To the Church in Exile,
Greetings in the name of our Lord Jesus Christ. Today’s meditation is from Jeff Van Duzer:
The peace of Christ be with you. Here is one of our lectionary readings of the day from Exodus:
8Then Amalek came and fought with Israel at Rephidim. 9Moses said to Joshua, “Choose some men for us and go out, fight with Amalek. Tomorrow I will stand on the top of the hill with the staff of God in my hand.” 10So Joshua did as Moses told him, and fought with Amalek, while Moses, Aaron, and Hur went up to the top of the hill. 11Whenever Moses held up his hand, Israel prevailed; and whenever he lowered his hand, Amalek prevailed. 12But Moses’ hands grew weary; so they took a stone and put it under him, and he sat on it. Aaron and Hur held up his hands, one on one side, and the other on the other side; so his hands were steady until the sun set. 13And Joshua defeated Amalek and his people with the sword.
14Then the LORD said to Moses, “Write this on a scroll as something to be remembered and make sure that Joshua hears it, because I will completely blot out the memory of Amalek from under heaven.” 15Moses built an altar and called it The LORD is my Banner. 16He said, “For hands were lifted up to the throne of the LORD. The LORD will be at war against the Amalekites from generation to generation.”
Israel is under attack for the first time since leaving Egypt. And it is not a head on attack, but rather a series of raids from the rear – like a pack of wild dogs might come after the weakest in the herd separating them from the rest and attacking en masse. “17 Remember what the Amalekites did to you along the way when you came out of Egypt.18 When you were weary and worn out, they met you on your journey and attacked all who were lagging behind; they had no fear of God.” Deuteronomy 25:17-18. The elderly, the infirm, the worn out were in danger.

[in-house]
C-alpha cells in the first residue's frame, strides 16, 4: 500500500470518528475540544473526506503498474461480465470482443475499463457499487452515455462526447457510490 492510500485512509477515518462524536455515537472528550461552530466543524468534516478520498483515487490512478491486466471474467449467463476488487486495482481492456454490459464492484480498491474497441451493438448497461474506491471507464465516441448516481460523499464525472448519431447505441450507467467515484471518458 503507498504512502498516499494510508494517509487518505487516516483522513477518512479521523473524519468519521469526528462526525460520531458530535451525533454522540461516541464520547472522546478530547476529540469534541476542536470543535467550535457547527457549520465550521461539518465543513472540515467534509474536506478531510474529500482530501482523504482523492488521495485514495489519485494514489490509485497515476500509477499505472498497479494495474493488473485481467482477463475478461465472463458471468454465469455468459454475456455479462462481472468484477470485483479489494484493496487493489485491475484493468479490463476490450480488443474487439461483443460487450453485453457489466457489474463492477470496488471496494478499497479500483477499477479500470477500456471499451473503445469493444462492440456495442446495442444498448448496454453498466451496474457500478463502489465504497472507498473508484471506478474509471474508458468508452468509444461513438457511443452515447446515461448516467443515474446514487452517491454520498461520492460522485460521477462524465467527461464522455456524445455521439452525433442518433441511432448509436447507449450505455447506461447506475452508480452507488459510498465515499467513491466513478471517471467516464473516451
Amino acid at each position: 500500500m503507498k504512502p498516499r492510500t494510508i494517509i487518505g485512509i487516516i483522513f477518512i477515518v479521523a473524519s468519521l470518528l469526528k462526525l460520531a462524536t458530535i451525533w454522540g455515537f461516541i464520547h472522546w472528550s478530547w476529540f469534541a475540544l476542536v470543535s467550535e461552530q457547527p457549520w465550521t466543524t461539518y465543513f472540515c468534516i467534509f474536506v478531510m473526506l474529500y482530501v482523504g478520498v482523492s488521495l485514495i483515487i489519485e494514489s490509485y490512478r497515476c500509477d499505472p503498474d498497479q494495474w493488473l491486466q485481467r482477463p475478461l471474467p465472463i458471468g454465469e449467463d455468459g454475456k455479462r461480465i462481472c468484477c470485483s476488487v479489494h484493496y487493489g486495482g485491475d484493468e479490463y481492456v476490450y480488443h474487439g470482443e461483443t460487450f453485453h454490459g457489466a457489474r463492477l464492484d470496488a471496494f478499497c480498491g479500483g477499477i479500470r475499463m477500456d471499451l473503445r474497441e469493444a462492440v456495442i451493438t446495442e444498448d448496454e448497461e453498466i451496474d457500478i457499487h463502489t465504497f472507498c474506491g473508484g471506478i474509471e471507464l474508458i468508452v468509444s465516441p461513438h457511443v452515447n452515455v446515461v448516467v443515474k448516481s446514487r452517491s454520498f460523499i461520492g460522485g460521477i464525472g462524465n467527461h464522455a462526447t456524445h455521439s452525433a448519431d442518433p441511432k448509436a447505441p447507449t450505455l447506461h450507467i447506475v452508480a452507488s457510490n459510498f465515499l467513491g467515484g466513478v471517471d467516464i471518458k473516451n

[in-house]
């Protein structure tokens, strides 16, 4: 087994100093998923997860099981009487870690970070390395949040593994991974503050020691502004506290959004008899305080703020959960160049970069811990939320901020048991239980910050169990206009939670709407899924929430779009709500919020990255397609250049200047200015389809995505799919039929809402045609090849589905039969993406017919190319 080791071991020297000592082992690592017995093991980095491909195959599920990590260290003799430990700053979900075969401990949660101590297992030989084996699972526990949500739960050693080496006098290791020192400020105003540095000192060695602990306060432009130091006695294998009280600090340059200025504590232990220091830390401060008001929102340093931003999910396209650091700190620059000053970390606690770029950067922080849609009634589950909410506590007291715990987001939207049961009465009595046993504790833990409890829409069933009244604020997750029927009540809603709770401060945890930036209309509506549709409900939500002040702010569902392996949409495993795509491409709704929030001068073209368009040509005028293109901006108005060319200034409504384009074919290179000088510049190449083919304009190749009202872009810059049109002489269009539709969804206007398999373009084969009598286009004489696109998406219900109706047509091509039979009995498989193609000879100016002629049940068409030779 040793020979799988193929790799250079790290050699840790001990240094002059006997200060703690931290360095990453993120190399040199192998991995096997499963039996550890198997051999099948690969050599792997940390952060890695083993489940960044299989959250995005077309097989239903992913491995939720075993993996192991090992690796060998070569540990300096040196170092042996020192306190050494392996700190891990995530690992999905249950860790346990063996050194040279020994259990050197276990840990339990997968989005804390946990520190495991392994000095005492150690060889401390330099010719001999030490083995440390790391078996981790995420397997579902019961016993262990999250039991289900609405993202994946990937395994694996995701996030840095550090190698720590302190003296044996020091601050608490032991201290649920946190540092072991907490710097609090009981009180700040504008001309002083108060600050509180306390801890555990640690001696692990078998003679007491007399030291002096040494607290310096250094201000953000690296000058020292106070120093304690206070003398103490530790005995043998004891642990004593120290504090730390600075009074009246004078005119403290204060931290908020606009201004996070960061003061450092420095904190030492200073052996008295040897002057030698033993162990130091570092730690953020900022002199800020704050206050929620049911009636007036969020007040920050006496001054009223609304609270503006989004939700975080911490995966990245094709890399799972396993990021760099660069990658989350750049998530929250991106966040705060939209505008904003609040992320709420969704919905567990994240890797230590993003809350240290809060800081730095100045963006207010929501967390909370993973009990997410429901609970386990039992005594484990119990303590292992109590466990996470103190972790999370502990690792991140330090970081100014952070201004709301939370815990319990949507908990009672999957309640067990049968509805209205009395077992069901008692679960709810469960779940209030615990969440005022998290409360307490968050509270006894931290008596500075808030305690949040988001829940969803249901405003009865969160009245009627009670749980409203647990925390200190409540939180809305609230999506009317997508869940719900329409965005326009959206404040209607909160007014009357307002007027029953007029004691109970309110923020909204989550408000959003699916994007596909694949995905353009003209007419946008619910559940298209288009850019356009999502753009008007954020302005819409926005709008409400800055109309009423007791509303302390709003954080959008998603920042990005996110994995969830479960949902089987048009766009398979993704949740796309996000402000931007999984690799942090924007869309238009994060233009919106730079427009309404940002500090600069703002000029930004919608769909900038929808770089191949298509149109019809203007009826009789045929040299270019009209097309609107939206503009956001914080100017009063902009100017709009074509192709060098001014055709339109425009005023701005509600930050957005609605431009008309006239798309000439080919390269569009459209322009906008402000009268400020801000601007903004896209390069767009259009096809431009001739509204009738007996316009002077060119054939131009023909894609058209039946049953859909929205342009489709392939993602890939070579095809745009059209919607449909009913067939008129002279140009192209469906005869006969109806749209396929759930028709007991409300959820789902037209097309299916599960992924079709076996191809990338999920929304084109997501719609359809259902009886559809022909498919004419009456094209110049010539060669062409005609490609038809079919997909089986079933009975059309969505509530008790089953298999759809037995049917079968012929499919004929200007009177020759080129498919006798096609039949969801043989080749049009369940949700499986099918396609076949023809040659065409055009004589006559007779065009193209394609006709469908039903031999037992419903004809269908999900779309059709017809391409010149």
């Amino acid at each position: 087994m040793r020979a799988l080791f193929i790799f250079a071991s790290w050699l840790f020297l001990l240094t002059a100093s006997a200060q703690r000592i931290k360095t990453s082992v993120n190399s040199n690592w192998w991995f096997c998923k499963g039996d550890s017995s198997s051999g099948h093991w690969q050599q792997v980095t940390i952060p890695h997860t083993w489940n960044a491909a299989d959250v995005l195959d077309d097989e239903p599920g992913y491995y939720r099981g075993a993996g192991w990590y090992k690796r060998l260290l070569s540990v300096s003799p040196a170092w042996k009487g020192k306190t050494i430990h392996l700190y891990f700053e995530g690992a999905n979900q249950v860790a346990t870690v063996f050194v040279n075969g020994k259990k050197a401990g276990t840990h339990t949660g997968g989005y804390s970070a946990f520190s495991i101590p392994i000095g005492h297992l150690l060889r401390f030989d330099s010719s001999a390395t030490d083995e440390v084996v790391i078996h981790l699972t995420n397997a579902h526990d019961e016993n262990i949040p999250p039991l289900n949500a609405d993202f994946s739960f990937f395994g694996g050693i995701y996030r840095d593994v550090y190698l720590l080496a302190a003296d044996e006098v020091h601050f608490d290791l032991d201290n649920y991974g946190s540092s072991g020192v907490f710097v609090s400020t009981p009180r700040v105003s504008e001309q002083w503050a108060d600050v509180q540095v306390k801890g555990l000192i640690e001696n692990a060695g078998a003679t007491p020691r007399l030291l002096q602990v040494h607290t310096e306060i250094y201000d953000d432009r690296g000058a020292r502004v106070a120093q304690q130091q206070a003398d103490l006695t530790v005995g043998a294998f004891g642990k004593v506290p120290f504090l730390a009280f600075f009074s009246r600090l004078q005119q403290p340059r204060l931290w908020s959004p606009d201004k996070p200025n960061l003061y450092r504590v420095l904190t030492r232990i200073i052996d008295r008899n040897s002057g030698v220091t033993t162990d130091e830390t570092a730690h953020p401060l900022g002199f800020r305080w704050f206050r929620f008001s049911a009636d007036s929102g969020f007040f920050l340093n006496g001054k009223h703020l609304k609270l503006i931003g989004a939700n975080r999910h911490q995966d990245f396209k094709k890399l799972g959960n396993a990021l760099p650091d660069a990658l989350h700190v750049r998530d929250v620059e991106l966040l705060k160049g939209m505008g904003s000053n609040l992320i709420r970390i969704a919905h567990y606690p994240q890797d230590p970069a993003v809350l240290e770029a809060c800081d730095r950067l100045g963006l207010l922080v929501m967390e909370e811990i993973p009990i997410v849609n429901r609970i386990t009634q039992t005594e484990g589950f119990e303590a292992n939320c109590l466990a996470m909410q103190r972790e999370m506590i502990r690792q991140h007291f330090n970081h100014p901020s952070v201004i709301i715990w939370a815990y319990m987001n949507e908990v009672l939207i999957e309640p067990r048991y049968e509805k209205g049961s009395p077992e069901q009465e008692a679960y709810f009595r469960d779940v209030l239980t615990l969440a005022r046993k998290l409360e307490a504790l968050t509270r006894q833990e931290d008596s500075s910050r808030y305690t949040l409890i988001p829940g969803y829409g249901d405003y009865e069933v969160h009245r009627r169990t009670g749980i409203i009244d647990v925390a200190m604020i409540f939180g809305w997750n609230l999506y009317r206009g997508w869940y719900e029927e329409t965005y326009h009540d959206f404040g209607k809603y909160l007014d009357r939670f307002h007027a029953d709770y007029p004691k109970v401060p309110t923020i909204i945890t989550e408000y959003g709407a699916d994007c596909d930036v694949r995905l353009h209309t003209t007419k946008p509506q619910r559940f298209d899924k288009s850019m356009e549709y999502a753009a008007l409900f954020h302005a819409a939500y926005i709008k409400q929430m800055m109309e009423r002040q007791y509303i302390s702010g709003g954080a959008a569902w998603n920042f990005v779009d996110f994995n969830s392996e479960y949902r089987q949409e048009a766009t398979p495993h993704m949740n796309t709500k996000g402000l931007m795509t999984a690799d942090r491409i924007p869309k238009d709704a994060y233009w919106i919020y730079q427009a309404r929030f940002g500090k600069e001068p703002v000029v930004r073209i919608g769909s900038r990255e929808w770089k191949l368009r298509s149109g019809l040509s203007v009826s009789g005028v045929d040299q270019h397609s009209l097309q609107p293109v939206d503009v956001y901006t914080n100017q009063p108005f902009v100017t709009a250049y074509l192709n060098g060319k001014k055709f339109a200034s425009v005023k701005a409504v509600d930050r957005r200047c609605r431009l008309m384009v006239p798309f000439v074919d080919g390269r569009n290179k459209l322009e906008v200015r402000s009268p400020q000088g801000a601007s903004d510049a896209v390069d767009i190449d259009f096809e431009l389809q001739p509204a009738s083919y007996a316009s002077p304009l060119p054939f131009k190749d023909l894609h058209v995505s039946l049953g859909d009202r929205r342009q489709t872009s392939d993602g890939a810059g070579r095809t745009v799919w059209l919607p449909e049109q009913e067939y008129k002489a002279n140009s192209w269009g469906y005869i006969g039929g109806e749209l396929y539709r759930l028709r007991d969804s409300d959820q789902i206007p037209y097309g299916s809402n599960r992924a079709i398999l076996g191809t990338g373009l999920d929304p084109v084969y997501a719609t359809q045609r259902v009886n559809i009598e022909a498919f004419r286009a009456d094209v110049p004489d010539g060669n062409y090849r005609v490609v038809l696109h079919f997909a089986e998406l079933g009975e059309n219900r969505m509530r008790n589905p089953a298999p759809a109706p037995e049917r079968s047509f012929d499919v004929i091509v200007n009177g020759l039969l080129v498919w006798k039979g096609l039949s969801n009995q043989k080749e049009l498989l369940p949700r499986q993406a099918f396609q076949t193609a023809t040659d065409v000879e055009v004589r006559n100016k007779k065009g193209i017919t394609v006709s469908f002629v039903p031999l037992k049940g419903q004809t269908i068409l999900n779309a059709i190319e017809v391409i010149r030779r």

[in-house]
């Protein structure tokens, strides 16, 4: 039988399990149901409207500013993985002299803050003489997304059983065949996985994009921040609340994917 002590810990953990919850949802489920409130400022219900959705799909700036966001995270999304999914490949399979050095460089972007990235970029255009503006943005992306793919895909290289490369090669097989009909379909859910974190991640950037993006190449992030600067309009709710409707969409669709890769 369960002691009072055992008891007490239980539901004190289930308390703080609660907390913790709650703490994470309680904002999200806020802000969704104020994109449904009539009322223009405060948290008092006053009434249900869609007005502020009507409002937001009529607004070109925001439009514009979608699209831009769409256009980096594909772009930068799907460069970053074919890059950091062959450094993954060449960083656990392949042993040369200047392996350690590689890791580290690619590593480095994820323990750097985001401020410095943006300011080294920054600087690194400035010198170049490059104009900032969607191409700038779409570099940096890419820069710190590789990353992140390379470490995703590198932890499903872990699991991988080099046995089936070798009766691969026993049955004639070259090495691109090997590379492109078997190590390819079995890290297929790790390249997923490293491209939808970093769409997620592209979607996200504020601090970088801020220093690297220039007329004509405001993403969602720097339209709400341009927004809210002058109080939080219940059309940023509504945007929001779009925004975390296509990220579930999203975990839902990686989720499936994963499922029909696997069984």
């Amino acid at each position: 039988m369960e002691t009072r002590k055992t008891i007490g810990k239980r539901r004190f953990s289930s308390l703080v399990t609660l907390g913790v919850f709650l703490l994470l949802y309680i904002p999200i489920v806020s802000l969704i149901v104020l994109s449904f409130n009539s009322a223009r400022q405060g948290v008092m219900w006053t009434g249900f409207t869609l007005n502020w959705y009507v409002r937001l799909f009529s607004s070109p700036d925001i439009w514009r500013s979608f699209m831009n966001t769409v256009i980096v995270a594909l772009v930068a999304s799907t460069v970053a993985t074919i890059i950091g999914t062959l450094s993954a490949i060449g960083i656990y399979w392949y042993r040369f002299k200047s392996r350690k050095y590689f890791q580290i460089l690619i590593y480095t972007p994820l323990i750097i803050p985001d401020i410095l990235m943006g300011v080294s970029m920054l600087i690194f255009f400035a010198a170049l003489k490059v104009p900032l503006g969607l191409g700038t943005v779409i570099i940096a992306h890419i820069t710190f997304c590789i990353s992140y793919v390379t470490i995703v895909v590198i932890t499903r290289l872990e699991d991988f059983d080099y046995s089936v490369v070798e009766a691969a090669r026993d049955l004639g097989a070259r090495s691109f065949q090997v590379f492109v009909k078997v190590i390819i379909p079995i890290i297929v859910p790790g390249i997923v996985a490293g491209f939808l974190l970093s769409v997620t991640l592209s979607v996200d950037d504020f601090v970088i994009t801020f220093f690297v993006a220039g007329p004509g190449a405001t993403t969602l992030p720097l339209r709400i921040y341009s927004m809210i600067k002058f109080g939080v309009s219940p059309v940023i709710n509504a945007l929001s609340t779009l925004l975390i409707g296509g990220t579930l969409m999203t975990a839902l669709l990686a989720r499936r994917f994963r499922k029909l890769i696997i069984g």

So Moses commissions Joshua to gather some men and do battle. And in the end, Joshua defeats the Amalekites “with the sword.” But as the story is told, it is clear that the victory belongs to the LORD. “Write this on a scroll as something to be remembered … I [the LORD] will completely blot out the memory of Amalek from under heaven.” (It is interesting to note that God wants to make sure that Joshua, in particular, knows this – “make sure Joshua hears it” – perhaps because it might have been easy for Joshua to assume that it was his military prowess that had carried the day.)
But God’s involvement appears to have been mediated through the efforts of Moses. When Moses raises what he refers to as “the staff of God” (and what God refers to elsewhere as “the staff of Moses”), the Israelites prevail. When he wearies and lowers the staff, the Amalekites prevail. So Aaron, his brother, and Hur, according to Rabbinic tradition, his nephew or brother in law, come along side and hold Moses up when he is too weary to carry on on his own.